Sunday, June 25, 2017 This Week's Paper

Make a Scene: The Loch’s set to become major hot spot for live music

While Tacoma’s nightlife/music scene has been shrinking lately due to the closures of some area bars and lounges, a new music venue has taken over where Hell’s Kitchen used to be and it is getting off to a great start. The Loch’s officially opened just two weeks ago, but the buzz is building – and things have only just begun.

“All the events just seem to get better and better,” said owner Lonnie Reed, who is also the former booking agent for Hell’s Kitchen. “It’s been cool.” He gives the bands that have performed there a good portion of the credit for The Loch’s starting off strongly. “They’re all really intelligent, hardworking people who know how to promote themselves and get people to come in. We have a really good scene in Tacoma for local music.”

He also noted the solid base of Hell’s Kitchen customers who keep coming back, and he intends to keep them happy by putting the focus of The Loch’s on the music first and foremost.

“I want it to be a music venue in the purest sense,” Reed explained. “This is place where people can go for live music, not a bar where bands play. The bar comes second; the music comes first.”

While Hell’s Kitchen enjoyed nearly 10 years as the city’s premiere venue for heavy metal and punk rock, Reed said he will keep these genres of music in the new club’s line-up and expand to include indie rock, progressive rock and hip-hop as well. “As long as it provides a crowd, you want it in the club. We’re definitely adding a lot of different shows from different walks of life.”

Reed said he would see to it that bands are paid cash for their time, which is not always the case for struggling musicians. “Every band that’s played in my venue the last four shows has gotten paid,” Reed said, noting that such a fair policy will be good for business. “If you take care of bands and take care of the customers, the rest takes care of itself.”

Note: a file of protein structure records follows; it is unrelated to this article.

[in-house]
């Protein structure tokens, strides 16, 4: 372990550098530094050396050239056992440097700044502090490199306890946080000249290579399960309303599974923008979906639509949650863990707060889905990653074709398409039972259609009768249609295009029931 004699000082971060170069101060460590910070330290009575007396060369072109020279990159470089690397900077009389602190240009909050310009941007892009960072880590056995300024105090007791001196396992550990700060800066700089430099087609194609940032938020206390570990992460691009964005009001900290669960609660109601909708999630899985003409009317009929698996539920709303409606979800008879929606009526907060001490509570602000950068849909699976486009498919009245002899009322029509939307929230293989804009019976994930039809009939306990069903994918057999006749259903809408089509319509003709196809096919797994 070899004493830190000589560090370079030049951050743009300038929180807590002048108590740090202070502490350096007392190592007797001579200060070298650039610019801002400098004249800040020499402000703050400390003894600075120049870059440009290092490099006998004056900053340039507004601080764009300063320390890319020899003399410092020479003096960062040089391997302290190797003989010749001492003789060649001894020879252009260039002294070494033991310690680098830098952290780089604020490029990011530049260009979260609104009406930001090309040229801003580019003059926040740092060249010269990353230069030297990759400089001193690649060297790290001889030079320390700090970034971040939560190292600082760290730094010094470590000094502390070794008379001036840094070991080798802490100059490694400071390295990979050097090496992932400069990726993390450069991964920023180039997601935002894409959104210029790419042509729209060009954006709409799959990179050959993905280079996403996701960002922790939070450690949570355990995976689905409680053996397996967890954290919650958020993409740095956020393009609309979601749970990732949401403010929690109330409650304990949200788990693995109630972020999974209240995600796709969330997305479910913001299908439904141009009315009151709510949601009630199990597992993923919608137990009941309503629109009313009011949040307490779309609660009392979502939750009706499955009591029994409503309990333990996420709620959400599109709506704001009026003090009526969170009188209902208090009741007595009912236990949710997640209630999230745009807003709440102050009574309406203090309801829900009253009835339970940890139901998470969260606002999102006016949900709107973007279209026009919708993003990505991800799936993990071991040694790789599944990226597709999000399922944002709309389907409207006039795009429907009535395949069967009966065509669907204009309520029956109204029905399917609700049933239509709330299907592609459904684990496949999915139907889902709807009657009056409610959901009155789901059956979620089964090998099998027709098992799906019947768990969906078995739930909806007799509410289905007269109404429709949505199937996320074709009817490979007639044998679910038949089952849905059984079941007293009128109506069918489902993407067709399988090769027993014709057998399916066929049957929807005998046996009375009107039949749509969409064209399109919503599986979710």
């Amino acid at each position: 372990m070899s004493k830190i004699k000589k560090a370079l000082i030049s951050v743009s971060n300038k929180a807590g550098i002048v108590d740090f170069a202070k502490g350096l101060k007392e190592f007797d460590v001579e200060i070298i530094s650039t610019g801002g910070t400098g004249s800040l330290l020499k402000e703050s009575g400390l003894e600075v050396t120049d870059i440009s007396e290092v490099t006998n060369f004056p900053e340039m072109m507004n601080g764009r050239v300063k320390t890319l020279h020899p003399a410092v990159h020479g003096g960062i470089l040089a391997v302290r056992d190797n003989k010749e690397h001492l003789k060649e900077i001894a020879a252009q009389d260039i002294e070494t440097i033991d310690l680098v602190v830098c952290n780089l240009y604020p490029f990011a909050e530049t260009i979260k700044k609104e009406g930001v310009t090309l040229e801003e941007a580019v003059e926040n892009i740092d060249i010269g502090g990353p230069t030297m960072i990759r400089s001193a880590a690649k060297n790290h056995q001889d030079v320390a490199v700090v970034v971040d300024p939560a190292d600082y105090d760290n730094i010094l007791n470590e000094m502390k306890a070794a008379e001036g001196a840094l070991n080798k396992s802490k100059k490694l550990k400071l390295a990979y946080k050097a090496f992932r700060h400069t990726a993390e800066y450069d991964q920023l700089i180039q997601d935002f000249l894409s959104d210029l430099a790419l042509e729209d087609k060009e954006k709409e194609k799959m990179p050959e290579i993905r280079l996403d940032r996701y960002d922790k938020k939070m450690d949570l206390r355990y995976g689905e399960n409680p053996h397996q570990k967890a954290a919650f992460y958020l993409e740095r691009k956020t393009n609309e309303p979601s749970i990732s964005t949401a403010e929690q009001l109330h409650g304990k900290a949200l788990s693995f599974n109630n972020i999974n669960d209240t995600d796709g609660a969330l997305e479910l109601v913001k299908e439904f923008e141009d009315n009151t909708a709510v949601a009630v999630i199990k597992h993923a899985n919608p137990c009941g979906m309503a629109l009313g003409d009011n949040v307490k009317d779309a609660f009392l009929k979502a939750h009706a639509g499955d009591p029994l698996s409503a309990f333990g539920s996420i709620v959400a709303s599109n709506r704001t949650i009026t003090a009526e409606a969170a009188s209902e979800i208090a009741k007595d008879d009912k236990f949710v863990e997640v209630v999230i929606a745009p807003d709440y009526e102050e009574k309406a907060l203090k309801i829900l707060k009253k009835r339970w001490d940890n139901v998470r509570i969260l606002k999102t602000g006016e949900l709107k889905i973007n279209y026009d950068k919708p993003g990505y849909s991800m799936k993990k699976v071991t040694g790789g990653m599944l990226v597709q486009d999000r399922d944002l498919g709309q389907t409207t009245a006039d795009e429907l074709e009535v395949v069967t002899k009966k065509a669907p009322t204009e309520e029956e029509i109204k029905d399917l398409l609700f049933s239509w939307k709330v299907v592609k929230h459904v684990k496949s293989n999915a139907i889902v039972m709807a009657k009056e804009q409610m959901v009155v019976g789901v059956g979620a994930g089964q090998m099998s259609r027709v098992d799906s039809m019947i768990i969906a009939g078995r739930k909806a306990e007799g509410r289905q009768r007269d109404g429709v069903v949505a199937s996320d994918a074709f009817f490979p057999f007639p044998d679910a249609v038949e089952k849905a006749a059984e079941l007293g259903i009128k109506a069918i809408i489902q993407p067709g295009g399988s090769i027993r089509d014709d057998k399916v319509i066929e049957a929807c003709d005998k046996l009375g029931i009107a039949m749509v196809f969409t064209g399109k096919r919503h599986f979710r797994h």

Reed and his partner Meranda Fritz have big plans for the interior of the establishment as well, such as lightening up the atmosphere, adding fresh paint to the walls and other cosmetic improvements. Soon a sign will be put in place outside. After this weekend, The Loch’s will close up for a few days to allow workers inside to get busy on some renovations.

The food offerings will be shaken up as well, Reed said. “The menu will be simple and lighter. I don’t want it to be labeled ‘bar food.’” He said the menu will feature more deli-style sandwiches and fish and chips, among other offerings.

Reed said the building’s owners knowingly took a risk by replacing one bar business with another given the current economic climate that has been taking down other Tacoma bars and lounges, but with The Loch’s being primarily a live music venue, Reed feels the masses will come and keep the business going.

“It was more of an emotional thing for them than a business decision,” he said of the building’s owners, who wanted to keep the Hell’s Kitchen legacy alive in some form or another. “It was a favor to keep this place going.”


Friday, Sept. 21 – Blood and Thunder, Beyond Theory, Curse of the North and Thou Shall Kill, 21+/$5 @ the door/show at 7 p.m.

Sat., Sept. 22 – Contender, Never Met a Dead Man, Numbers, Mad Mardigan and Dead Eyes in the Dar, all ages/$8 @ the door/show at 7 p.m.

Sun., Sept. 23 – “Seize the September Birthday Bash” with Love the Lost and more, all ages, $8, doors 6:30 p.m. and show at 7.